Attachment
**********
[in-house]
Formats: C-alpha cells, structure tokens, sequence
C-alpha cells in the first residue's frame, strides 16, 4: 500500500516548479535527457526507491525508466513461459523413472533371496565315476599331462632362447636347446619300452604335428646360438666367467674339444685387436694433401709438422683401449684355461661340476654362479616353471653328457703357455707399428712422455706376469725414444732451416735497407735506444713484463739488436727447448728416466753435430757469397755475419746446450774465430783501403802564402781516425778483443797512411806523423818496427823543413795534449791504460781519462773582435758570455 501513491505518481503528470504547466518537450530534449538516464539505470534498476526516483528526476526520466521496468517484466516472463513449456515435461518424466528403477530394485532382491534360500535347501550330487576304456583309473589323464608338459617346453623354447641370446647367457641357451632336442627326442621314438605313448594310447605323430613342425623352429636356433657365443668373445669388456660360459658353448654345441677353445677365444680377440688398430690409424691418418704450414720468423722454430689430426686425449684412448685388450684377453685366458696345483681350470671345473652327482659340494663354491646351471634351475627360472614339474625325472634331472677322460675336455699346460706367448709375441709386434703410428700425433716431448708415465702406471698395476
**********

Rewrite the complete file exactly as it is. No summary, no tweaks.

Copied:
[in-house]
Formats: C-alpha cells, structure tokens, sequence
C-alpha cells in the first residue's frame, strides 16, 4: 500500500516548479535527457526507491525508466513461459523413472533371496565315476599331462632362447636347446619300452604335428646360438666367467674339444685387436694433401709438422683401449684355461661340476654362479616353471653328457703357455707399428712422455706376469725414444732451416735497407735506444713484463739488436727447448728416466753435430757469397755475419746446450774465430783501403802564402781516425778483443797512411806523423818496427823543413795534449791504460781519462773582435758570455 501513491505518481503528470504547466518537450530534449538516464539505470534498476526516483528526476526520466521496468517484466516472463513449456515435461518424466528403477530394485532382491534360500535347501550330487576304456583309473589323464608338459617346453623354447641370446647367457641357451632336442627326442621314438605313448594310447605323430613342425623352429636356433657365443668373445669388456660360459658353448654345441677353445677365444680377440688398430690409424691418418704450414720468423722454430689430426686425449684412448685388450684377453685366458696345483681350470671345473652327482659340494663354491646351471634351475627360472614339474625325472634331472677322460675336455699346460706367448709375441709386434703410428700425433716431448708415465702406471698395476